“He took a gun into a mall with his cocaine and pulled it on a girl,” Long said. “He pled guilty, he was given a break. He’s come back here, this is his third time. It’s not about him anymore. I think he’s blown all [his] chances … People don’t get that many chances. They shouldn’t.”

“He’s dangerous,” Long concluded. “No one can guarantee you that the next time…he’s not going to pull a gun on that girl in the shoe store or somebody else. No one can. No one can say anything to guarantee us that. He needs to be in prison where we are safe.”

“Do you have anything else to say before I sentence you?” Judge Barr asked Chad. “No, Your Honor.”

“Having nothing to say, it’s the order of this Court that you, Chad Butler, having been found guilty… [shall] be delivered by the sheriff of Harris County, Texas, to the director of the Texas Department of Criminal Justice…where you will be confined for a period of eight years.”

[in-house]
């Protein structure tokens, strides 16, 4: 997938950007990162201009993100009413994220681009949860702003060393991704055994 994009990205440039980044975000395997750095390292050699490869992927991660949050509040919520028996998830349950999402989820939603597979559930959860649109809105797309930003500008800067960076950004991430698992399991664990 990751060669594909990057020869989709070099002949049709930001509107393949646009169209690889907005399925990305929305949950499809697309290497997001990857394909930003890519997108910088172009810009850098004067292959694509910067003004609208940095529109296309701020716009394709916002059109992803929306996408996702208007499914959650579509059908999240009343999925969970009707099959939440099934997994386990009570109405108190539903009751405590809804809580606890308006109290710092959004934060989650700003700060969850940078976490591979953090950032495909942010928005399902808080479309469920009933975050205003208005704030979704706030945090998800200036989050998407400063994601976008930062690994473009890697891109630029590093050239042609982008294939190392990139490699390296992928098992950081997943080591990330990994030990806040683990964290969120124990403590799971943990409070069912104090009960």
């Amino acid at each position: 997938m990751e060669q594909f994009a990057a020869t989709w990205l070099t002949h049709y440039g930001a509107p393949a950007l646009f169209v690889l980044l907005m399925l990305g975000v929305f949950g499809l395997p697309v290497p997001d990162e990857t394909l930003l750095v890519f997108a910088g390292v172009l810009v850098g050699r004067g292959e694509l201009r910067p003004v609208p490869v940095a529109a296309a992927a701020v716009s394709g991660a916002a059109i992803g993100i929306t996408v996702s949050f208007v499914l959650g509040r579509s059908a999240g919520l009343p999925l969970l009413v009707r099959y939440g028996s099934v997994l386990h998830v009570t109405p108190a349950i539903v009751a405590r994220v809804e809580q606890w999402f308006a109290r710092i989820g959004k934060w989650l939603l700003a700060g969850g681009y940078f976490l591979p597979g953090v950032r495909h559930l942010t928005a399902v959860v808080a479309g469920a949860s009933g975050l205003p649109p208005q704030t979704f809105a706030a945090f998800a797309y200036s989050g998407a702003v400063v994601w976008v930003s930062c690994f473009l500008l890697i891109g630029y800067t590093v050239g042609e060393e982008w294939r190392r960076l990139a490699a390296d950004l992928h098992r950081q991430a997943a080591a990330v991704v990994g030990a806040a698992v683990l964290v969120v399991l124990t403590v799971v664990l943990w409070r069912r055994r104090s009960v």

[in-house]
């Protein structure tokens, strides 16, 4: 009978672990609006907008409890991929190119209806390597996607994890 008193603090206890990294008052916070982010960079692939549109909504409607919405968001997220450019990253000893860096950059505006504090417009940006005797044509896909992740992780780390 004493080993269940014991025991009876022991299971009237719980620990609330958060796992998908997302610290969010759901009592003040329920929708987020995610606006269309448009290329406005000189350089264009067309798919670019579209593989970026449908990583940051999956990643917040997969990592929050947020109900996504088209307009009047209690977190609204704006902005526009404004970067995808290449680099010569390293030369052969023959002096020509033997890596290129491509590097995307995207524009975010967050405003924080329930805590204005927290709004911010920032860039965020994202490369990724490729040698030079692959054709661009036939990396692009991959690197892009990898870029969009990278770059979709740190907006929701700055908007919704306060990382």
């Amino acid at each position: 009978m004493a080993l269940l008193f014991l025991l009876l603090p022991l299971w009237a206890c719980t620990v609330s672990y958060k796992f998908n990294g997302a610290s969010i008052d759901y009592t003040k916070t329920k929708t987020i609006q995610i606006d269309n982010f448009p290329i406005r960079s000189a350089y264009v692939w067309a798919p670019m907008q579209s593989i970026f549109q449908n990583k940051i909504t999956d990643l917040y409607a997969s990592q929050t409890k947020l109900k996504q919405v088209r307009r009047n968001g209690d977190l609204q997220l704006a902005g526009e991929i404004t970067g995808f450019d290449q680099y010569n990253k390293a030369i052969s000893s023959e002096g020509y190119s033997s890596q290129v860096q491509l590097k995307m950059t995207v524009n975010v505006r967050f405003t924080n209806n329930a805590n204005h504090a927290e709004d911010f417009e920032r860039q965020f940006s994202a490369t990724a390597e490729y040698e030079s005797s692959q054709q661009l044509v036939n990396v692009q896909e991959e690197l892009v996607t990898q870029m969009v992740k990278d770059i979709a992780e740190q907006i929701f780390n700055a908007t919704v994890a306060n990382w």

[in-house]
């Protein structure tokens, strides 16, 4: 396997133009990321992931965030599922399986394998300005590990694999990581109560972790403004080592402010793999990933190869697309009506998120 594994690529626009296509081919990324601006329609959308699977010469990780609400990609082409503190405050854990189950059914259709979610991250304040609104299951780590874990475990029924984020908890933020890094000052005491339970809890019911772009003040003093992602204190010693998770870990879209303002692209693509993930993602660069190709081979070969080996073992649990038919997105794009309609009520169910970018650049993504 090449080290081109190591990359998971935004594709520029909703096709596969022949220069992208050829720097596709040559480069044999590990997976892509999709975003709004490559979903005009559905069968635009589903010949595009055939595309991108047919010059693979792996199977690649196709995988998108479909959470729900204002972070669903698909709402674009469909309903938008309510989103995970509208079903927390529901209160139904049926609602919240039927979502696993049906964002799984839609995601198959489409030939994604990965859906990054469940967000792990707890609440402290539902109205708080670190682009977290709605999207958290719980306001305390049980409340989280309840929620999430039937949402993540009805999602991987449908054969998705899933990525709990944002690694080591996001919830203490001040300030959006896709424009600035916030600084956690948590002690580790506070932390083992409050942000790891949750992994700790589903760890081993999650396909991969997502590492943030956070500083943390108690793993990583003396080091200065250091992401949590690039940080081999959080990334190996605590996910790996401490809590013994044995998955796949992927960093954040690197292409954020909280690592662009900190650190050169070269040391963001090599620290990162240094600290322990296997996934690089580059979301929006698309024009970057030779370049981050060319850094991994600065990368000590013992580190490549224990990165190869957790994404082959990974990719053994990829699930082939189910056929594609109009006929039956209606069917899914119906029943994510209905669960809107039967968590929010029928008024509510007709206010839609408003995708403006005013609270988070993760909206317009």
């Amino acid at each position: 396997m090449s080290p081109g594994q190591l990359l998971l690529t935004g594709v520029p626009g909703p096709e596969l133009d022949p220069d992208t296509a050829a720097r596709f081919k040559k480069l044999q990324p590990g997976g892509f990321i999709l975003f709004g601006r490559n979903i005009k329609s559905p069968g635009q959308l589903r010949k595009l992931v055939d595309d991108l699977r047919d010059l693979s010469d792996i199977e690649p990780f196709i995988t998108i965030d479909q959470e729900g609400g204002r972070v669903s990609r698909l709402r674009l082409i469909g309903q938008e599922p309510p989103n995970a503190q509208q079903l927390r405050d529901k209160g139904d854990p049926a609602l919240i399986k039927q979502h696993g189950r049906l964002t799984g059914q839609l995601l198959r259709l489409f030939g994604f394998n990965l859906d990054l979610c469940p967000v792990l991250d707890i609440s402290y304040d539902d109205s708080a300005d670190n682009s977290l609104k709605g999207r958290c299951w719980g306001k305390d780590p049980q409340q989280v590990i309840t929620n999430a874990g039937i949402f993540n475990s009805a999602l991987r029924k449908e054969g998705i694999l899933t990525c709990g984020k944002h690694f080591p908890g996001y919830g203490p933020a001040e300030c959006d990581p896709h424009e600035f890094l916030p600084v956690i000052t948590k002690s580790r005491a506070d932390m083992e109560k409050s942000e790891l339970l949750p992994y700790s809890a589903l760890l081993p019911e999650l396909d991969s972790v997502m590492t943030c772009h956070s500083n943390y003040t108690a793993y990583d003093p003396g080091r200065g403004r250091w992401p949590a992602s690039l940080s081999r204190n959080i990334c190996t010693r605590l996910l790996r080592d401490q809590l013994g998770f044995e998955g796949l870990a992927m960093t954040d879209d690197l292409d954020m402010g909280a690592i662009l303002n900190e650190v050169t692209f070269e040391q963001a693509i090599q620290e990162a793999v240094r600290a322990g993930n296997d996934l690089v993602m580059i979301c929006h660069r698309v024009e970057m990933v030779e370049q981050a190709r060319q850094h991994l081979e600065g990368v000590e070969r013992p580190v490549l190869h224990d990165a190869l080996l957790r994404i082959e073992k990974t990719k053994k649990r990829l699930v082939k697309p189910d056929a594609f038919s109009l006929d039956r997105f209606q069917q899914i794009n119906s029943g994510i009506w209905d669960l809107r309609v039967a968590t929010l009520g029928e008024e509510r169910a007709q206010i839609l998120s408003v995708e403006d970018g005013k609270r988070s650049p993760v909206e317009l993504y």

Chad’s face remained blank and expressionless. He said nothing.

“Good luck to you,” Judge Barr said, signaling the conclusion of the hearing at 9:50 AM.

Sweet Jones: Pimp C's Trill Life Story is available now through Shreveport Ave. Order a copy here.

All week, VICE is exploring the US criminal justice system through the series America Incarcerated. Read more here.

Julia Beverly is the author of Sweet Jones: Pimp C's Trill Life Story and an acclaimed hip-hop journalist. Follow her on Twitter.